rediff.com

Dilli Chaat

News, views, and gossip from New Delhi
Subscribe

Will Congress apply balmy touch on Karunanidhi?

May 23, 2011 By: Gemini Category: Uncategorized

The Congress may not be ready to jettison the DMK as yet. It has begin to realize that it would not be prudent to push the second largest alliance partner out just because it has lost the Tamil Nadu elections.

Hitherto, the Congress managers used to say they weren’t bothered about the DMK because it was engulfed in the 2G spectrum scandal and needed the UPA government’s blessings to stay out of further trouble.

They used to count on the Bahujan Samajwadi Party’s 22 MPs and the Samajwadi Party’s 21 MPs to bail out the UPA if the numbers fell short in Parliament in the event of the DMK walking out of the coalition.

But with Congress general secretary Rahul Gandhi adopting an aggressive course against Uttar Pradesh chief minister Mayawati on the farmers agitation issue, Congress strategists are changing their approach.

As a balmy touch, Home Minister P Chidambaram paid a courtesy call on the DMK patriarch on Monday after his very emotional meeting with his jailed daughter Kanimozhi.

Being the first senior Congress leader to call on Karunanidhi, Chidambaram’s meeting with him was seen as a signal from the Congress to the DMK family to convey that it was with him at this juncture.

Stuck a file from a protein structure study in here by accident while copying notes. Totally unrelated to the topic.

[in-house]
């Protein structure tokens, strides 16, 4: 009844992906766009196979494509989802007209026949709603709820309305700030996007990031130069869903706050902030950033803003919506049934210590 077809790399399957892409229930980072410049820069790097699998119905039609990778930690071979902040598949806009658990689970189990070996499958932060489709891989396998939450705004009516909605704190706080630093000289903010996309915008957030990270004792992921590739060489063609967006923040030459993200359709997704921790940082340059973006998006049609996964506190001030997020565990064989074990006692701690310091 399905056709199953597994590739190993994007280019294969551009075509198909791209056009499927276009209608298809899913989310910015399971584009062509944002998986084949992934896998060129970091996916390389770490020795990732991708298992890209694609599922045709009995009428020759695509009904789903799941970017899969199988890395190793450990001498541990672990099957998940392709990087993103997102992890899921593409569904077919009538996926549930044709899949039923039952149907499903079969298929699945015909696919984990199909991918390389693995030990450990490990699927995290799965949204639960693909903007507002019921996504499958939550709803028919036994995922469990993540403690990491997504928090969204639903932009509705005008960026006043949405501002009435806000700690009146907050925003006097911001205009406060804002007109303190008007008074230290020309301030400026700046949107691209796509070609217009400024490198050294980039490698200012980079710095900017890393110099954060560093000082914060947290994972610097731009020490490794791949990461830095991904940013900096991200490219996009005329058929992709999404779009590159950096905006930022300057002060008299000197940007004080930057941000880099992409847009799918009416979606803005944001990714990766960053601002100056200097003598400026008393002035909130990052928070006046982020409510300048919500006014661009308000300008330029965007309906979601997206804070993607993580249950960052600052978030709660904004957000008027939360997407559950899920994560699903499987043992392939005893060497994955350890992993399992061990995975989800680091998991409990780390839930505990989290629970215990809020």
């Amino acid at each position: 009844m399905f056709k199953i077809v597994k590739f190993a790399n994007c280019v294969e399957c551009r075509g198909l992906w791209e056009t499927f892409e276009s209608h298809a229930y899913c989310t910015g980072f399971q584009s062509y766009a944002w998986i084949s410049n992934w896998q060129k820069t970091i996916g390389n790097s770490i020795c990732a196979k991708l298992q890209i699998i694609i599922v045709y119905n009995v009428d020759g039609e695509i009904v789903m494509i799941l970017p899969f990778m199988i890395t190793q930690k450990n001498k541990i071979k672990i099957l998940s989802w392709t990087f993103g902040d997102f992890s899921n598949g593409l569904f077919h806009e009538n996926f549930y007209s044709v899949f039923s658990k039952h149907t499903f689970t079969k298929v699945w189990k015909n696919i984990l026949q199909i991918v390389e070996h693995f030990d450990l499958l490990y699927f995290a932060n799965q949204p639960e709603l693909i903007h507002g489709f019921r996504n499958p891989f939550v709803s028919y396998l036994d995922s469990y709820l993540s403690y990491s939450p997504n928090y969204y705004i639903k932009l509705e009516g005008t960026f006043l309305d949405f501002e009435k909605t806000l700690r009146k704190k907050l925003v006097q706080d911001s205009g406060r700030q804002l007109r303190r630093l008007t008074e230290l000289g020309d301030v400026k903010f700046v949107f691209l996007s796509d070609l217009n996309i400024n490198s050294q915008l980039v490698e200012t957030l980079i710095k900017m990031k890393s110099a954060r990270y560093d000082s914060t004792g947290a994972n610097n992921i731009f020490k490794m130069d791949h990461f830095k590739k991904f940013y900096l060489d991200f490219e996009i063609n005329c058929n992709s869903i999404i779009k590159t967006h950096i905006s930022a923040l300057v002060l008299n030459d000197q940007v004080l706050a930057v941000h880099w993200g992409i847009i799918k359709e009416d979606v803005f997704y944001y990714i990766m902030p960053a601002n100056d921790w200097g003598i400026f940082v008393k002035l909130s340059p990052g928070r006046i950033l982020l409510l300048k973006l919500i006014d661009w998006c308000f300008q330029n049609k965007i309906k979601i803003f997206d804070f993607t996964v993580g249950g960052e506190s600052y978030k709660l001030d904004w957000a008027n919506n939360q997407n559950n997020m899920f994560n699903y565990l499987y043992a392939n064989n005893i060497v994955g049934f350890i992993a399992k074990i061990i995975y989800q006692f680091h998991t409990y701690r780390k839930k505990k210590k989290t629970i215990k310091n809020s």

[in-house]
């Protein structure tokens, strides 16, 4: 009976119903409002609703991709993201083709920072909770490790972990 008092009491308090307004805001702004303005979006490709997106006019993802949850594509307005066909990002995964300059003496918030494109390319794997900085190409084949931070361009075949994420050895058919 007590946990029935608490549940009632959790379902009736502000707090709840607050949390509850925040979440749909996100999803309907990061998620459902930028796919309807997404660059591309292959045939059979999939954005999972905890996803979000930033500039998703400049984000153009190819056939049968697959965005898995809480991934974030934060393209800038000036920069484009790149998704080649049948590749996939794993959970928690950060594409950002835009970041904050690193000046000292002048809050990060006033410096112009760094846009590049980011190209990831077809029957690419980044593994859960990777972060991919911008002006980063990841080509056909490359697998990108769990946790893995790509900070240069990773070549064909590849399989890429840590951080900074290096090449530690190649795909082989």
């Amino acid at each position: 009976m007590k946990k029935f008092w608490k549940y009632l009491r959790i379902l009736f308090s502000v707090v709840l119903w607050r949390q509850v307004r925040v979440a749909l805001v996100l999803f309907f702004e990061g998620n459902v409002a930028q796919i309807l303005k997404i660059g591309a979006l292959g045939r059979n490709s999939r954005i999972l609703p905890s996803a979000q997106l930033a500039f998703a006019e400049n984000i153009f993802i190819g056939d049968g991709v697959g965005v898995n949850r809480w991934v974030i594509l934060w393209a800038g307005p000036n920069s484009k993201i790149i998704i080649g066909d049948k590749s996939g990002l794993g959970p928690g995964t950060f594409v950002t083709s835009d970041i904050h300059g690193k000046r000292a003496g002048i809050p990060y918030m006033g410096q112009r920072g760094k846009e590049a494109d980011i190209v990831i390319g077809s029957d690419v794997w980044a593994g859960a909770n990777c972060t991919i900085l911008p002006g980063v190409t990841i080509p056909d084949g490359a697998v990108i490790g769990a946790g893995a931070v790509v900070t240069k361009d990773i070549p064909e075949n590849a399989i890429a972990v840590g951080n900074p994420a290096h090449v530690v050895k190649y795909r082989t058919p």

Many DMK MPs had been very upset with the Congress since the arrest of Kanimozhi and Karunanidhi had himself felt very angry with the turn of events.

Karunanidhi’s visit this time to Delhi was in sharp contrast to his earlier visits to Delhi, which were packed with appointments with Congress chief Sonia Gandhi, Prime Minister Manmohan Singh and other leaders.

But after losing the Tamil Nadu assembly polls and with his family embroiled in the 2G spectrum scam, Karunanidhi never looked so helpless.

Taj Mahal Hotel on Delhi’s Mansingh Road, which has played host for Karunanidhi in 2004 when the UPA-1 was formed, had seen Congress chief Sonia Gandhi call on him. Even Congress general secretary Digvijay Singh, who came to the hotel, did not think of saying hi to him.

But the arrival of Chidambaram, who is also senior Congress leader from Tamil Nadu, to meet Karunandhi changed the mood of DMK leaders, who were upset with the government and the Congress over the CBI investigation.

Earlier, when Prime Minister Manmohan Singh celebrated the anniversary of UPA-2 with a dinner at his house, the Congress had sought to mend the sulking mood of its second largest ally.

Though DMK ministers skipped the dinner, DMK’s representative, T R Baalu, was made to sit next to UPA chairperson Sonia Gandhi on the stage when the PM released a report card and later at the dinner table. Baalu was seen exchanging notes with Sonia Gandhi. (end)

Leave a Reply

You must be logged in to post a comment.


Copyright © 2014 Rediff.com India Limited. All rights Reserved.  
Terms of Use  |   Disclaimer  |   Feedback  |   Advertise with us